Face of Defense: Soldier Honors Vietnam-Veteran Father
By Staff Sgt. Mike Pryor, USA
Special to American Forces Press Service
BAGHDAD, Jan. 3, 2008 Like any soldier, Army Pfc. Alexander Cesario always makes sure he has all his essential equipment before he goes “outside the wire.” For Cesario, that means his weapon, radio and night-vision goggles, as well as one special personal item: an American flag his father brought home from Vietnam.
Army Pfc. Alexander Cesario, of Somerville, N.J., a forward observer with Company A, Special Troops Battalion, 2nd Brigade Combat Team, 82nd Airborne Division, displays his father's American flag on a rooftop in Baghdad's Suleikh neighborhood, Dec. 27, 2007. As a soldier in Vietnam, the elder Cesario flew the flag every day -- including a three-day period that he was missing in action -- and his son now carries it with him on patrols in Iraq. Photo by Staff Sgt. Mike Pryor, USA
(Click photo for screen-resolution image);high-resolution image available.
Cesario, a Somerville, N.J., native serving as a forward observer with 82nd Airborne Division’s Company A, Special Troops Battalion, 2nd Brigade Combat Team, has carried his father’s flag with him on every mission since being deployed to Iraq a year ago.
The soldier’s father, Adam, 61, acquired the flag when he was a young paratrooper serving in Vietnam. The elder Cesario never let a day go by without unfurling the flag, no matter where he was or what he was doing.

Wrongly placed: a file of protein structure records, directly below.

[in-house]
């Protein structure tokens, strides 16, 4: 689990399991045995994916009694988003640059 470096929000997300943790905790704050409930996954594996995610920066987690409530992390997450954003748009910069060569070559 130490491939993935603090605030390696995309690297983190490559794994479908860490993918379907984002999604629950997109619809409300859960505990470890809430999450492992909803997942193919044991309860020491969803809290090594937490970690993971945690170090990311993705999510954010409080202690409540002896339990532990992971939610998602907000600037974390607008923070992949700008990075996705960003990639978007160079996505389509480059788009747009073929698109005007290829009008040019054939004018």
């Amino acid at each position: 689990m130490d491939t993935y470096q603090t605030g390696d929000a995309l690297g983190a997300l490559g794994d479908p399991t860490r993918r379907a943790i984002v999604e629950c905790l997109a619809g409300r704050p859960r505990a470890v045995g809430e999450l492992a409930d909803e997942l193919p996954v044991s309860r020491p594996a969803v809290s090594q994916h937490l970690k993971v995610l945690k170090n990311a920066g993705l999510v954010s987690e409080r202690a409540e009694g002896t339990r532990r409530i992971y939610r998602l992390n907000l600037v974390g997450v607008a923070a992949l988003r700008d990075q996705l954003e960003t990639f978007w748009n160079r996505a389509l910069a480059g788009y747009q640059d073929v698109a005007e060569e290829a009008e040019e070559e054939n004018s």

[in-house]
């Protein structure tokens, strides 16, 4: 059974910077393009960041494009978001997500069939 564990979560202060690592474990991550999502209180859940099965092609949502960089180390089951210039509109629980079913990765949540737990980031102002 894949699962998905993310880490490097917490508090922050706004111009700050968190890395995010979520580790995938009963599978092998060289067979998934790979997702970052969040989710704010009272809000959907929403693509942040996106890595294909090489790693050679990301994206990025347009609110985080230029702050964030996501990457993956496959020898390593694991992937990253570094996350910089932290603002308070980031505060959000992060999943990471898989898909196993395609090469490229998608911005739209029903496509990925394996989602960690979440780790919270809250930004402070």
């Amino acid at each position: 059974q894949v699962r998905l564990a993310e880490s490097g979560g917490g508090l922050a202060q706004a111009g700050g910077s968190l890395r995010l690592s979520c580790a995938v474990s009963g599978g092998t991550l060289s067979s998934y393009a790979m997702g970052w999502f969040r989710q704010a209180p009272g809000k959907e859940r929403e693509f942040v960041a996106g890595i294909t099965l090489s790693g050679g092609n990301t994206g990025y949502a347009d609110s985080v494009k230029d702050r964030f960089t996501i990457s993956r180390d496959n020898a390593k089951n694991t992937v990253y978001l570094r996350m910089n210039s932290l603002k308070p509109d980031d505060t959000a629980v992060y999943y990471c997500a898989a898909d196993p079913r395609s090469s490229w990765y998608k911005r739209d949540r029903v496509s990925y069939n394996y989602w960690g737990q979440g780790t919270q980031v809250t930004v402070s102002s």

“(My dad) flew that flag every day, even if he had to put it up on a radio antenna,” Cesario said.
At one point, a mission went wrong and Cesario’s father was cut off from the rest of his platoon. For three days, he had to hack it out of the jungle alone, with the Viet Cong in hot pursuit. But even on the run, he still managed to raise the flag each day.
“He didn’t stop moving at all for those three days, except to fly that flag,” Cesario said.
When Cesario’s father returned from the war, he put the flag into safekeeping. He was so protective of it that even family members were rarely allowed to handle it.
“It was like his prized possession,” Cesario said.
Nothing could make the elder Cesario part with the flag until Alexander, 19, was deployed to Iraq this year. After he began patrolling the streets of Baghdad, Cesario decided he wanted to carry on his father’s tradition. After some arm-twisting, he convinced his dad to mail him the flag.
The flag arrived with step-by-step instructions on how to take care of it, Cesario said. He recalled the final step with a laugh: “If you lose it, don’t bother coming home.”
Despite the threat of exile, Cesario takes the flag with him everywhere. It is his way of paying tribute to his father, he said.
“I wanted to honor him,” Cesario said, “It meant a lot to him, and because of that, it means a lot to me.”
The soldier keeps the flag tucked into the front flap of his body armor, close to his heart. He said he’s looking forward to redeploying and returning the flag -- now a veteran of two wars -- to its rightful owner.
Cesario, who is single, said he would like to pass the flag on to his own son when he has one. There’s only one problem.
“I’ll have to pry it away from my dad first,” he joked.
(Army Staff Sgt. Mike Pryor serves with 82nd Airborne Division Public Affairs.)